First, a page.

Combined lmmunocytochemistry and PRINS DNA Synthesis for Simultaneous Detection of Phenotypic and Genomic Parameters in Cells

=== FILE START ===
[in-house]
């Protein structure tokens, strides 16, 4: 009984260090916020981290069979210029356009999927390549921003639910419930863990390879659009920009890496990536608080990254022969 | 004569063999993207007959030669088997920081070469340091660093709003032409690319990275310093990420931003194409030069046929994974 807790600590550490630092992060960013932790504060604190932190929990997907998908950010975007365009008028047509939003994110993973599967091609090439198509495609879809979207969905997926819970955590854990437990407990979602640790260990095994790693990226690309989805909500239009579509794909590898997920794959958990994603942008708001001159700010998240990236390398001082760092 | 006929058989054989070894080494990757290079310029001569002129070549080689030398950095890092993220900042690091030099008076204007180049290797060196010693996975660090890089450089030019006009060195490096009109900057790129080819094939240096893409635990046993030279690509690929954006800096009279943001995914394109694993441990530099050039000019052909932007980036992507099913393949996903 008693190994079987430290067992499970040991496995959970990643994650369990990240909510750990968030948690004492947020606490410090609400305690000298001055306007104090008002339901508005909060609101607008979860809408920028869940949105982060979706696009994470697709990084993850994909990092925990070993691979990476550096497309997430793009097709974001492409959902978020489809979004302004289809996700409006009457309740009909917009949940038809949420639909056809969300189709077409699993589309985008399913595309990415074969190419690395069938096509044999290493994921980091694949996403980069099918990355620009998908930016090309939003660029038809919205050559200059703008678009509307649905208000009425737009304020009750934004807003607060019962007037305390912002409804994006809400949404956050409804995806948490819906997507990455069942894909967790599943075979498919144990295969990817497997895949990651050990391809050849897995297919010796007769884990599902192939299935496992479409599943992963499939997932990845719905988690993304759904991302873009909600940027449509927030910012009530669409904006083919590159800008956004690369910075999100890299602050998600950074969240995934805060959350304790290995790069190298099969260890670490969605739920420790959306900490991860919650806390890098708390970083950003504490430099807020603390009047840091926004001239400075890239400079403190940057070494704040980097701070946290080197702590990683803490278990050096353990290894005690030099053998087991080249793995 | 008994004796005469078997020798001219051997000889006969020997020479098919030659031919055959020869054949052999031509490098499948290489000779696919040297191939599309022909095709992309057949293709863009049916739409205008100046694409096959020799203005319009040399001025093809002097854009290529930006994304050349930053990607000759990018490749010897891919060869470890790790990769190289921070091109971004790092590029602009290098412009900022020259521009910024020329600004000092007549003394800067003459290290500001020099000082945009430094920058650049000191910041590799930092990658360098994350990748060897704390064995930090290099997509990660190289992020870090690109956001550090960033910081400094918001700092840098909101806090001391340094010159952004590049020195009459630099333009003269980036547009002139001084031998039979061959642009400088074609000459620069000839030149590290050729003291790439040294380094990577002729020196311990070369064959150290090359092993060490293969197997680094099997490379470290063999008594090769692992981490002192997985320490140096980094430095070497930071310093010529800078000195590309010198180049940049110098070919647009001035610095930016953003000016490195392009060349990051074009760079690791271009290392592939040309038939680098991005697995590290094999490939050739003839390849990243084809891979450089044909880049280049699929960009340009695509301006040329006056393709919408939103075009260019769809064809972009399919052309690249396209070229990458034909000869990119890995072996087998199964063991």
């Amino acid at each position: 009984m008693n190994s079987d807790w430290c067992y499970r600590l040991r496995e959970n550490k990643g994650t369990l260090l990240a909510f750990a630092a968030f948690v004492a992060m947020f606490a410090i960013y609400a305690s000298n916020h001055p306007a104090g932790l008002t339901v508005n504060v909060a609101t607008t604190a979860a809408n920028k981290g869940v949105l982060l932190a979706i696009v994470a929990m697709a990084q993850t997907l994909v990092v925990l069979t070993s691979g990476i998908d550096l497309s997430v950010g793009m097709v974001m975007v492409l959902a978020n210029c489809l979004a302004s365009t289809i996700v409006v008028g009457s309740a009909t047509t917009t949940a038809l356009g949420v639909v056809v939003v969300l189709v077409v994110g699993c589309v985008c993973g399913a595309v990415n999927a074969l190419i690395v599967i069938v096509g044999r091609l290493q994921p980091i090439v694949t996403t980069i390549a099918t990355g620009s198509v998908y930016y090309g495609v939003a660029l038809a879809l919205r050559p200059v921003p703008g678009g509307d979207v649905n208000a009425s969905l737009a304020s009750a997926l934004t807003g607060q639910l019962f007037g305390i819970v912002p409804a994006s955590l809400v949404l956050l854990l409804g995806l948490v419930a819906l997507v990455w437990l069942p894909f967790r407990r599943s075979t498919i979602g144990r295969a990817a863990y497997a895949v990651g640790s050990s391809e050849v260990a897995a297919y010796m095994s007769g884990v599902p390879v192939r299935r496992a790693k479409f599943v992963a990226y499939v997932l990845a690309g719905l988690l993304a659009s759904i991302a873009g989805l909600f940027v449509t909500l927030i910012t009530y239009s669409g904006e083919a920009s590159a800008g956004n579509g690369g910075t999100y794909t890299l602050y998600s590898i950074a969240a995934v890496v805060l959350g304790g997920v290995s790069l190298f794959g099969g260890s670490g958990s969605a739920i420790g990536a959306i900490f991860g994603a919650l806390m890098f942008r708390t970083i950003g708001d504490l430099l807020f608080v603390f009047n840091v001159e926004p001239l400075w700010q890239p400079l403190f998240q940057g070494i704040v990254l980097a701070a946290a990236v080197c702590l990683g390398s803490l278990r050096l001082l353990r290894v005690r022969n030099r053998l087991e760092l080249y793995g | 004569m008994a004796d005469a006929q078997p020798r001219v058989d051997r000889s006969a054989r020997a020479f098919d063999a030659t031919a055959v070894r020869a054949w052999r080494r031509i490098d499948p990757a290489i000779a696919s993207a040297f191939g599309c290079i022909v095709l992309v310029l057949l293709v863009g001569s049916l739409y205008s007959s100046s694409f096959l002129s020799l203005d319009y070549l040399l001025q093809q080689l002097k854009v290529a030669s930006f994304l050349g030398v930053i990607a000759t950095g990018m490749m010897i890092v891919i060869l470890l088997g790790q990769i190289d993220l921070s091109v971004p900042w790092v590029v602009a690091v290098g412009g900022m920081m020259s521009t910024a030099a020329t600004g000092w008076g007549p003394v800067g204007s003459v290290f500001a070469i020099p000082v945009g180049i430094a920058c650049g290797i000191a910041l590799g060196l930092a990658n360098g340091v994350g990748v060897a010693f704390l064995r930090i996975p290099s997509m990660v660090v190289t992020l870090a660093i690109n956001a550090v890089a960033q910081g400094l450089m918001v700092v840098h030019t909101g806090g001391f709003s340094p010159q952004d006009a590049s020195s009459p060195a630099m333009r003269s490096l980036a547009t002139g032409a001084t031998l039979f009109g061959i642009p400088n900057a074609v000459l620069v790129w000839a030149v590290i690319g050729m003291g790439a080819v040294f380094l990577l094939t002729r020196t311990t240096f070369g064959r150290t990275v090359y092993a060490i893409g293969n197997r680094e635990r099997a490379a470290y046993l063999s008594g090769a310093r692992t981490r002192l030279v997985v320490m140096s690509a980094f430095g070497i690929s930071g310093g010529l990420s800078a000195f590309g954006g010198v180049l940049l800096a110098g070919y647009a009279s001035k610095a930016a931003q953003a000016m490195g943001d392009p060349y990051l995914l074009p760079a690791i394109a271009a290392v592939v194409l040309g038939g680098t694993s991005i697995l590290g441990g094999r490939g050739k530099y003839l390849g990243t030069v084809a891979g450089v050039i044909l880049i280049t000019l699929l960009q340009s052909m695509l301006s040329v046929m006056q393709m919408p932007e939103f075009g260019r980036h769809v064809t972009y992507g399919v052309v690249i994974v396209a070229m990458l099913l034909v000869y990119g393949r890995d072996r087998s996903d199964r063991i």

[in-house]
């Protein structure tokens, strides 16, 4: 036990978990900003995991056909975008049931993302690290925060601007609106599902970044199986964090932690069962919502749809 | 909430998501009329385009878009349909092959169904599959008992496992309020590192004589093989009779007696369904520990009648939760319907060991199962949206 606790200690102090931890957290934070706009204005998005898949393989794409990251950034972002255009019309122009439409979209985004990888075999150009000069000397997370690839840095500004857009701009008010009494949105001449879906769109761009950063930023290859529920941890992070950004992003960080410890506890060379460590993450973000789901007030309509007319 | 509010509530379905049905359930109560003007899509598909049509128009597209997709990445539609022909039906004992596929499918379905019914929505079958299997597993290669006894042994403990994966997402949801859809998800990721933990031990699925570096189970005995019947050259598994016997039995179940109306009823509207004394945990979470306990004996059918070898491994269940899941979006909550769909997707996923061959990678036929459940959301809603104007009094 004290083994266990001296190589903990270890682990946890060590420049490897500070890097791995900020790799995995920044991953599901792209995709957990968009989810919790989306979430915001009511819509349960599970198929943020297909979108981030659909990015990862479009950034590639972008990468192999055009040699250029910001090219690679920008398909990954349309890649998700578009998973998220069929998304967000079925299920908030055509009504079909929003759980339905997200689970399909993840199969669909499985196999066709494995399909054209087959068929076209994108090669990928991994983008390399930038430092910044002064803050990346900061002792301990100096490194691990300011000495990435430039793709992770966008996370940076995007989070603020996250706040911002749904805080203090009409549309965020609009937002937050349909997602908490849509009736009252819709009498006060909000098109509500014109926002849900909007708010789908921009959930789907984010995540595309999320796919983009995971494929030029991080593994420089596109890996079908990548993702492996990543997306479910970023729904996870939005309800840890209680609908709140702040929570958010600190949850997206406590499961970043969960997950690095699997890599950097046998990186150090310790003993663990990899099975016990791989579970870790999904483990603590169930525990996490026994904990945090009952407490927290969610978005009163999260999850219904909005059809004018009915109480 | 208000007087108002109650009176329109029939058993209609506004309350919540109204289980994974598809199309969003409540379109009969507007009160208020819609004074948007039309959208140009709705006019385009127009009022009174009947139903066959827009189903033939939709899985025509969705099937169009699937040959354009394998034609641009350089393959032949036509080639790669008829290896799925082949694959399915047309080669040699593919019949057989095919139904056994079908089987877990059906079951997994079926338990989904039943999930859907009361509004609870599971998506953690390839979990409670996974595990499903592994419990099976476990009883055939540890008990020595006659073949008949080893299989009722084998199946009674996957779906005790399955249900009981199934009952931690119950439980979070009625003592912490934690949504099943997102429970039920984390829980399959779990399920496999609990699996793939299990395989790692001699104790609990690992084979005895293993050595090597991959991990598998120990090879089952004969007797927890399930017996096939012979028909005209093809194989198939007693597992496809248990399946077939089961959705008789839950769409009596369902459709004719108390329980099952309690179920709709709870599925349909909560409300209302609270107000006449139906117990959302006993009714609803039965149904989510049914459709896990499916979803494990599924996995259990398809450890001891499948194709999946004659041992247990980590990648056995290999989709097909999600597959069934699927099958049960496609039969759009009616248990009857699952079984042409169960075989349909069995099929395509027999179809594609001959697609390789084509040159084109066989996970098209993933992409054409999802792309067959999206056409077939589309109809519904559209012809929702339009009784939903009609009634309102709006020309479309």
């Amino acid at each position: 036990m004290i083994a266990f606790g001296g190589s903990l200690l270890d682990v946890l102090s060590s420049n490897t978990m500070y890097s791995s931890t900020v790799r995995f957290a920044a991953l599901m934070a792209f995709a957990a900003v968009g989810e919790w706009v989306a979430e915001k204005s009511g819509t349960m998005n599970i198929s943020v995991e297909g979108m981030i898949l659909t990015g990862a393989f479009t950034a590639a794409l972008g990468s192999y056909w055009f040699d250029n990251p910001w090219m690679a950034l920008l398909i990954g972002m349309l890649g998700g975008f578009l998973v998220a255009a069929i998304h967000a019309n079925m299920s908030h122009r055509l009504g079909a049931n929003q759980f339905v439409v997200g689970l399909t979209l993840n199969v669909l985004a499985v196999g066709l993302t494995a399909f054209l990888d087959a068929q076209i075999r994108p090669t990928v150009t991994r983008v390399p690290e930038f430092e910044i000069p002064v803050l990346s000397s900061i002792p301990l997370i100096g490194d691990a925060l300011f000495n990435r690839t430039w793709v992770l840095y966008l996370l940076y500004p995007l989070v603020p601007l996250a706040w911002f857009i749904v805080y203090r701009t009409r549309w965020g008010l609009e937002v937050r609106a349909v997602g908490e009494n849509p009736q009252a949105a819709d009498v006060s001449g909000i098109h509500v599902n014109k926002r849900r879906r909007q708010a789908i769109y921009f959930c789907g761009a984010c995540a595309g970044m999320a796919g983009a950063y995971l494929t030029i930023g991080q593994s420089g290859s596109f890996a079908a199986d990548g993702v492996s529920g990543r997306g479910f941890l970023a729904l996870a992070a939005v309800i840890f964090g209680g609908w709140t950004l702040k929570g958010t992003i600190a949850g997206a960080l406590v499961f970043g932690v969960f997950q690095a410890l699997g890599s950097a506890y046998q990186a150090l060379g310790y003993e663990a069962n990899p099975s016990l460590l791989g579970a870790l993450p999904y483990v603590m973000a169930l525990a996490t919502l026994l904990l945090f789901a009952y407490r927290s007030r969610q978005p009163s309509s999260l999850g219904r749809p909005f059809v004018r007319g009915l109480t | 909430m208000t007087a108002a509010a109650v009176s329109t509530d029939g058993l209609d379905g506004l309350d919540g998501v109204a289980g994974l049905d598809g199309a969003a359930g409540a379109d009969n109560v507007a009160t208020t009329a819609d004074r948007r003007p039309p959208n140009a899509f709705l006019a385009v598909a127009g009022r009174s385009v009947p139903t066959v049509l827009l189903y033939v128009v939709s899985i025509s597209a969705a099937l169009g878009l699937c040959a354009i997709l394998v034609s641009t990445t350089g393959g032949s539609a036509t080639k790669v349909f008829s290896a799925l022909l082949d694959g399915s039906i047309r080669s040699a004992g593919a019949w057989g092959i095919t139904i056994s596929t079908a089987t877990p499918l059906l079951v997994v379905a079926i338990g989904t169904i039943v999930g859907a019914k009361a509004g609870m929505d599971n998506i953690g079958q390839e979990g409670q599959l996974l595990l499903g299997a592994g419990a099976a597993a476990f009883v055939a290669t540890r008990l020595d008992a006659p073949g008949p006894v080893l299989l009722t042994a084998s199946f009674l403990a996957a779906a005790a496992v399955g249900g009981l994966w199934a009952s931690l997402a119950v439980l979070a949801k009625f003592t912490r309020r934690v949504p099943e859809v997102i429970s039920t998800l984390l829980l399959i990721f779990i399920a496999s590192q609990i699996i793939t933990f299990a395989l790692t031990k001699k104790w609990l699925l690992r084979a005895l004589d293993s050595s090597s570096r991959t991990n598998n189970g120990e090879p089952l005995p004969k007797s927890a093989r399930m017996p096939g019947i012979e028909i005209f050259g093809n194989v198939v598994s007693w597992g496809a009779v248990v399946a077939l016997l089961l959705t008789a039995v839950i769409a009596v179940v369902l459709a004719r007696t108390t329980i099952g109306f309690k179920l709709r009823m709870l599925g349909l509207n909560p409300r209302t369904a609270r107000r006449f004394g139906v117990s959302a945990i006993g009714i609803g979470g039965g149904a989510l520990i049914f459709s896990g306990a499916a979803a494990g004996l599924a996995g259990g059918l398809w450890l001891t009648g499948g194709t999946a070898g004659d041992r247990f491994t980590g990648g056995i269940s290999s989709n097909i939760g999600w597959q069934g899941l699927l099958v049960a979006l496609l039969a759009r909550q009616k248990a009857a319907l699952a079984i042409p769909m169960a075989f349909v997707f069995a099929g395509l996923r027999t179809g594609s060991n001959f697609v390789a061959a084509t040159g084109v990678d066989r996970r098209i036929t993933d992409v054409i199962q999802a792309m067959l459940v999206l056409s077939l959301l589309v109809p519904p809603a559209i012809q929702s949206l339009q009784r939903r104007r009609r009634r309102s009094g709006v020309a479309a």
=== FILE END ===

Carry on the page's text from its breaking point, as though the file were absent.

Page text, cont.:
Primed in situ (PRINS) labeling has become an alternative to in situ hybridization (ISH) for the localization of nucleic acid sequences in cell (1, 2, 3, 4) and tissue preparations (5; see also Chapter 5). In the PRINS method, an unlabeled primer (restriction fragment, PCR product, or oligonucleotide) is annealed to its complementary target sequence in situ. The primer serves as an initiation site for in situ chain elongation using a thermostable DNA polymerase and labeled nucleotides, which can be detected directly by fluorescence microscopy, such as fluorochrome-labeled dNTPs, or indirectly using, e.g., biotin- or digoxigenin-dUTP and the application of fluorochrome-conjugated avidin or antibody molecules (3,6,7). The detection limit of the PRINS technique appears to be on the order of low-copy sequences (3,8).
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